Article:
When Shakespeare wrote Macbeth, society in England was quite superstitious. People believed in witches, who came ‘directly from the devil’. Witches were believed to be able to control the weather, see into future, vanish, hover, summon up apparitions…, and they were blamed for all ills, such as disease outbreaks. As they were seen as evil, their aspect had to be horrible as well: they were shown with beards, even though they were supposed to be women.
The moment when the Witches first meet Macbeth and Banquo, the two generals find their appearance appalling:What are these so withered and so wild in their attire, that look not like th' inhabitants o' th' Earth, and yet are on ’t?—Live you? Or are you aught that man may question? You seem to understand me, by each at once her choppy finger laying upon her skinny lips. You should be women, and yet your beards forbid me to interpret that you are so. Shakespeare keeps the witches beyond the limits of human comprehension. They embody an unreasoning, instinctive evil. This is due to a mythological reference related to the Moiras.
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In ancient Greek, the Moiras, often known in English as the Fates, were three apparent women who represented the incarnation of destiny (Parcas in Roman mythology). Their main purpose was to control the metaphorical thread of every human being's life from birth to death. The most striking similarity they have with the Witches from Macbeth is the number three. There are a few examples of the number three throughout the play: the sailor’s wife «‘mounch'd, and mounch'd, and mounch'd’»; when the First Witch repeats «‘I’ll do, I’ll do, and I’ll do’» ; and there are, of course, three witches. Three is a number that is often seen as having a particular significance. In Christianity, for example, there is the Holy Trinity: God the Father, God the Son and God the Holy Spirit. Bad luck is frequently thought to come in threes. Macbeth is hailed by three titles (Thane of Glamis, Thane of Cawdor and future King) and is later given three prophecies. During the play, the Witches can also be referred to as The Weird Sisters; this is because in Old English, ‘weird’ was written as ‘wyrd’, which means fate, destiny. For all these reasons, the witches are very important in Macbeth: they set the mood and the plot into the play by predicting Macbeth’s future, causing everything goes in one direction from the very beginning.Macbeth is a play about morals and how people can be easily influenced. That said, we can certainly affirm that the most influential characters, together with Lady Macbeth, are the Witches. Shakespeare presents The Three Witches as mysterious, vindictive and even a little absurd creatures; but the truth is that they are the most dangerous, powerful and malevolent characters in the tragedy.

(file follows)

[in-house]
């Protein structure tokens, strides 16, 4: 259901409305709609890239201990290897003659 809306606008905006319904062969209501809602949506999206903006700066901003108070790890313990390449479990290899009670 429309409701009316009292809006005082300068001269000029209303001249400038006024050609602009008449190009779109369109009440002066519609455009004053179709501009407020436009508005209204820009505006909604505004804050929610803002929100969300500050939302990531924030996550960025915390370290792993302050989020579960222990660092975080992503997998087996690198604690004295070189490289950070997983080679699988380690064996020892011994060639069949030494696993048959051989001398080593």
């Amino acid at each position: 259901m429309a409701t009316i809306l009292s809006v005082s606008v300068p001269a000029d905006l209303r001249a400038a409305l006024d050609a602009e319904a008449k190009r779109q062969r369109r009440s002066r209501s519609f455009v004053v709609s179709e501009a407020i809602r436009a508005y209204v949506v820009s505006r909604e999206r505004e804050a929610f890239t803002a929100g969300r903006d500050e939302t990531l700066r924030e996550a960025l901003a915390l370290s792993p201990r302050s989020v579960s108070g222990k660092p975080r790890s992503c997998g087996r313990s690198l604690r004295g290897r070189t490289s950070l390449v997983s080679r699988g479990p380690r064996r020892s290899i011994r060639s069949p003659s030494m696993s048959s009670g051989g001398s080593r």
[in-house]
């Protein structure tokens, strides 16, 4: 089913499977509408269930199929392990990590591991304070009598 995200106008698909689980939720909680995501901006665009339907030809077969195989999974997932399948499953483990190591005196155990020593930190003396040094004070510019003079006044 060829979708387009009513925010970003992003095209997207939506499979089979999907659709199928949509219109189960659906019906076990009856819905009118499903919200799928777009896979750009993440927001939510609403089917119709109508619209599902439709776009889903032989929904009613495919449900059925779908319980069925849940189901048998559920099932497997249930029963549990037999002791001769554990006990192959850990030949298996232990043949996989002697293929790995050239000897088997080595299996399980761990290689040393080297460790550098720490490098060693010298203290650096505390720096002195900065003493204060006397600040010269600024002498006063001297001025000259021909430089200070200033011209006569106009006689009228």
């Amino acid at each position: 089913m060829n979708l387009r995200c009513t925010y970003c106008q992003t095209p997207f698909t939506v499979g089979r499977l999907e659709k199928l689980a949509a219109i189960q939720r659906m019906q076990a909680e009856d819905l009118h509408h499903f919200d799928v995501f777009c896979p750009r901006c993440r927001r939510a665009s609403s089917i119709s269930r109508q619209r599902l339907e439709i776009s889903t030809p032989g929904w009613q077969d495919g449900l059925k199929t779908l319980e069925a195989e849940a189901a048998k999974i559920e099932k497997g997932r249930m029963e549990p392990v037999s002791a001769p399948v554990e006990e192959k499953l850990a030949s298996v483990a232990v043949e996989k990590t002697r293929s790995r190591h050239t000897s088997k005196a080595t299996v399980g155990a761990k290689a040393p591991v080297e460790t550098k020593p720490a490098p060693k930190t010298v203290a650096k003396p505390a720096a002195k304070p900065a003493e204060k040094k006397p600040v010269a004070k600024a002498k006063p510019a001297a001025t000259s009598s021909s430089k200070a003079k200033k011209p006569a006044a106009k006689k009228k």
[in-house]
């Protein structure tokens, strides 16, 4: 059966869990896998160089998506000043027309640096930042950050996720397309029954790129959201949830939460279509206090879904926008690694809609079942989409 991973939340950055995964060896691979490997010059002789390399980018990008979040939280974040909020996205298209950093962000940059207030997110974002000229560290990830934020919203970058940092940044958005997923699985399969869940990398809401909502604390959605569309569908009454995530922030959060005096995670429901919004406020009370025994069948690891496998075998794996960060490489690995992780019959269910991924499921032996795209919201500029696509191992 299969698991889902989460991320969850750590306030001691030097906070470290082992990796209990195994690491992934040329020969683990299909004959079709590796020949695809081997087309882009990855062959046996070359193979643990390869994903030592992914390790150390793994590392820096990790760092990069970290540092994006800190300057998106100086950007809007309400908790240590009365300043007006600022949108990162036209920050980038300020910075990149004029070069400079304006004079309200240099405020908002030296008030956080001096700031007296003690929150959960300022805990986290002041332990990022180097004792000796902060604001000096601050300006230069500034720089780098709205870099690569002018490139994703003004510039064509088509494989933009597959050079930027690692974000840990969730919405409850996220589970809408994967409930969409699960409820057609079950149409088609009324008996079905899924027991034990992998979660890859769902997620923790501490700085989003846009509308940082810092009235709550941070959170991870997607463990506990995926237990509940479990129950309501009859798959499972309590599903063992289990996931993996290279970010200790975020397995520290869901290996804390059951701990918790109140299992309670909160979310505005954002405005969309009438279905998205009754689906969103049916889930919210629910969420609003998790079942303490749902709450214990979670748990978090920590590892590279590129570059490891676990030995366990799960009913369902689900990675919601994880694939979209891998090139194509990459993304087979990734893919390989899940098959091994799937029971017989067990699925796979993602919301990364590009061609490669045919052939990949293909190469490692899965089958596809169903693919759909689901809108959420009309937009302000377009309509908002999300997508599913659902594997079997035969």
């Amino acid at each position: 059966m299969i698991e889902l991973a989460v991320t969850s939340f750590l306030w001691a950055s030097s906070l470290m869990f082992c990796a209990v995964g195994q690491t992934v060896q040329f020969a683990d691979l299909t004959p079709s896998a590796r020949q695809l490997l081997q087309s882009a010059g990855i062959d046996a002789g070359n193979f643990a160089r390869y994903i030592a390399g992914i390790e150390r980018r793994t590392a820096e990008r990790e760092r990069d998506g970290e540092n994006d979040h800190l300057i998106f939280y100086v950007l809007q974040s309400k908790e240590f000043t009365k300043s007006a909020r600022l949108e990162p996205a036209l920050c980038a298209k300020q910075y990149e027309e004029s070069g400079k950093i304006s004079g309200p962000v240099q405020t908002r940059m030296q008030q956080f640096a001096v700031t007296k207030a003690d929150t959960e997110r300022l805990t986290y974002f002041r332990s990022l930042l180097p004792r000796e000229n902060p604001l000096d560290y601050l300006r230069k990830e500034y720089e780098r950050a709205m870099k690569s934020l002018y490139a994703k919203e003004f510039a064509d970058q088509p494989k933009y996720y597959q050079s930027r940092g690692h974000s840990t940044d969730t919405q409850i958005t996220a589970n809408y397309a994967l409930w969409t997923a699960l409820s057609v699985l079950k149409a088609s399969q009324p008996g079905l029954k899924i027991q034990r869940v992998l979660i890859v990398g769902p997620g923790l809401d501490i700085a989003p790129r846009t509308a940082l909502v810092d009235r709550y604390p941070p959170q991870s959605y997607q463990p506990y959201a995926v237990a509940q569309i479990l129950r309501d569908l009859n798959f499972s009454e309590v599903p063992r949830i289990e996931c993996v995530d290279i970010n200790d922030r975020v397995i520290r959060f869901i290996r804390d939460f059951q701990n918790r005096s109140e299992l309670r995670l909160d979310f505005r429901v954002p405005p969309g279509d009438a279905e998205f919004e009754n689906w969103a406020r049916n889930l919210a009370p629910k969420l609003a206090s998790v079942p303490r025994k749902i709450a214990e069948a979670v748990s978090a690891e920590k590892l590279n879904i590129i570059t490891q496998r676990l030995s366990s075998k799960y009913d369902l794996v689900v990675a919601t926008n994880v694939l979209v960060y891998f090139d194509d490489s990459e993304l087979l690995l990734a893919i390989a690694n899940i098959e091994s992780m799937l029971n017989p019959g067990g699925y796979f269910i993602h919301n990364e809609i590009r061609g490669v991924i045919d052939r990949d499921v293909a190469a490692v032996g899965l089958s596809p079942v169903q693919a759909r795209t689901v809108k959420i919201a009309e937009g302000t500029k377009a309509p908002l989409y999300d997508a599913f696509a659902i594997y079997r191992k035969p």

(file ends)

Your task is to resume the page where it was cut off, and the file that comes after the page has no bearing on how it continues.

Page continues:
When the Witches initially interfere with Macbeth and Banquo’s path, they proceed to call Macbeth Thane of Glamis, Thane of Cawdor, and future King, before telling Banquo that, though he will not ever be king, his descendants will be. At first, Macbeth and Banquo are hesitant to believe these prophecies, but after the Witches vanish, Macbeth is informed to be the new Thane of Cawdor. This occurrence immediately incites Macbeth’s ambition to become King of Scotland, doing things he probably would have never done if the Witches had not produced the encounter.
In Act IV Scene I, Macbeth meets with the Weird Sisters again, demanding answers. During the scene, Macbeth is visited by three Apparitions who tell him: to beware of Macduff, that nobody born from a woman will ever harm him and that he will never be defeated until Birnam Wood marches to fight him at Dunsinane Hill. After hearing this, he thinks he is invincible; but Macbeth's death does, indeed, follow the Witches’ prophecies. He is killed by Macduff, as the first and second prediction revealed, and Malcolm's troops tear down branches to screen them as they approach his castle, which fits perfectly with prophecy number three.
Despite all, the Witches were not really responsible for any of the events occurred in Macbeth. It is obvious that they do plant the first seed in the mind of the characters to lead the events on, but they never say anything about what to do to make them happen. The Witches give Macbeth the idea of becoming a king, but he himself thinks of murder since none mentioned anything about killing; it is entirely his own idea. Therefore, although The Weird Sisters are not necessarily driving the plot, their prophecies and desires definitely are, since they corrupt Macbeth to the fullest extent.